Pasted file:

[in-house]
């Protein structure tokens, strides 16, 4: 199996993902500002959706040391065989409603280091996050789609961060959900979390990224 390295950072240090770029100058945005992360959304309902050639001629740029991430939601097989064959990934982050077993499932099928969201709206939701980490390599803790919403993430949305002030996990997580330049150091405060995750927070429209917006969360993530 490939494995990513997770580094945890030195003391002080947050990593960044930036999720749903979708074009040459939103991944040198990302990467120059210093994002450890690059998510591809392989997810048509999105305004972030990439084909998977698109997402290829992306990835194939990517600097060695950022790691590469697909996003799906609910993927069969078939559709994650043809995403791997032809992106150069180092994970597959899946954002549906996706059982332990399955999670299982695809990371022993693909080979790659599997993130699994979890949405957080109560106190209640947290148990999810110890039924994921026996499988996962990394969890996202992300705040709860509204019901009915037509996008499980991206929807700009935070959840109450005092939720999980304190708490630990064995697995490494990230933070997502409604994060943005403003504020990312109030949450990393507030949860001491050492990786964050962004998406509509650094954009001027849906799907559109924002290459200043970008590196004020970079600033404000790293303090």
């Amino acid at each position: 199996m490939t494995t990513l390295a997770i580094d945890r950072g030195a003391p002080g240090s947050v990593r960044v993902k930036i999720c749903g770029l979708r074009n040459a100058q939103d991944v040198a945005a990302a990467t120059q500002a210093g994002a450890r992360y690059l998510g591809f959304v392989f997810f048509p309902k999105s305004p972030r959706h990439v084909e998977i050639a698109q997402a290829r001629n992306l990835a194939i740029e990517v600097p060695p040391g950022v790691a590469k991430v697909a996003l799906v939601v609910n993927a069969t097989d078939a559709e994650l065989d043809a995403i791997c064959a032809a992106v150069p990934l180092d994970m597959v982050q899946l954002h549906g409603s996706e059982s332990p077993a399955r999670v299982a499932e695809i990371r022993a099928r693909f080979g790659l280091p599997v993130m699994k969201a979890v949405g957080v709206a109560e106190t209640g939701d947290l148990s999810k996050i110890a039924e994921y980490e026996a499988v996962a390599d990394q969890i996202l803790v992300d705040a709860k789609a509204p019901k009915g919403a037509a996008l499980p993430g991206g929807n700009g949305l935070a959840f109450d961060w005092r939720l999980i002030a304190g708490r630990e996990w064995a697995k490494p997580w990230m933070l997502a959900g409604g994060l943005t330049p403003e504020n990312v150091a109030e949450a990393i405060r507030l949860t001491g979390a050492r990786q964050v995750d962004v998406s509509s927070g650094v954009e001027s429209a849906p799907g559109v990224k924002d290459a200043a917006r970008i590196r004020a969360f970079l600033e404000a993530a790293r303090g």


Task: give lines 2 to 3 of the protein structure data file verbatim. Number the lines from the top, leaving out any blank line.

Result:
């Protein structure tokens, strides 16, 4: 199996993902500002959706040391065989409603280091996050789609961060959900979390990224 390295950072240090770029100058945005992360959304309902050639001629740029991430939601097989064959990934982050077993499932099928969201709206939701980490390599803790919403993430949305002030996990997580330049150091405060995750927070429209917006969360993530 490939494995990513997770580094945890030195003391002080947050990593960044930036999720749903979708074009040459939103991944040198990302990467120059210093994002450890690059998510591809392989997810048509999105305004972030990439084909998977698109997402290829992306990835194939990517600097060695950022790691590469697909996003799906609910993927069969078939559709994650043809995403791997032809992106150069180092994970597959899946954002549906996706059982332990399955999670299982695809990371022993693909080979790659599997993130699994979890949405957080109560106190209640947290148990999810110890039924994921026996499988996962990394969890996202992300705040709860509204019901009915037509996008499980991206929807700009935070959840109450005092939720999980304190708490630990064995697995490494990230933070997502409604994060943005403003504020990312109030949450990393507030949860001491050492990786964050962004998406509509650094954009001027849906799907559109924002290459200043970008590196004020970079600033404000790293303090």
């Amino acid at each position: 199996m490939t494995t990513l390295a997770i580094d945890r950072g030195a003391p002080g240090s947050v990593r960044v993902k930036i999720c749903g770029l979708r074009n040459a100058q939103d991944v040198a945005a990302a990467t120059q500002a210093g994002a450890r992360y690059l998510g591809f959304v392989f997810f048509p309902k999105s305004p972030r959706h990439v084909e998977i050639a698109q997402a290829r001629n992306l990835a194939i740029e990517v600097p060695p040391g950022v790691a590469k991430v697909a996003l799906v939601v609910n993927a069969t097989d078939a559709e994650l065989d043809a995403i791997c064959a032809a992106v150069p990934l180092d994970m597959v982050q899946l954002h549906g409603s996706e059982s332990p077993a399955r999670v299982a499932e695809i990371r022993a099928r693909f080979g790659l280091p599997v993130m699994k969201a979890v949405g957080v709206a109560e106190t209640g939701d947290l148990s999810k996050i110890a039924e994921y980490e026996a499988v996962a390599d990394q969890i996202l803790v992300d705040a709860k789609a509204p019901k009915g919403a037509a996008l499980p993430g991206g929807n700009g949305l935070a959840f109450d961060w005092r939720l999980i002030a304190g708490r630990e996990w064995a697995k490494p997580w990230m933070l997502a959900g409604g994060l943005t330049p403003e504020n990312v150091a109030e949450a990393i405060r507030l949860t001491g979390a050492r990786q964050v995750d962004v998406s509509s927070g650094v954009e001027s429209a849906p799907g559109v990224k924002d290459a200043a917006r970008i590196r004020a969360f970079l600033e404000a993530a790293r303090g």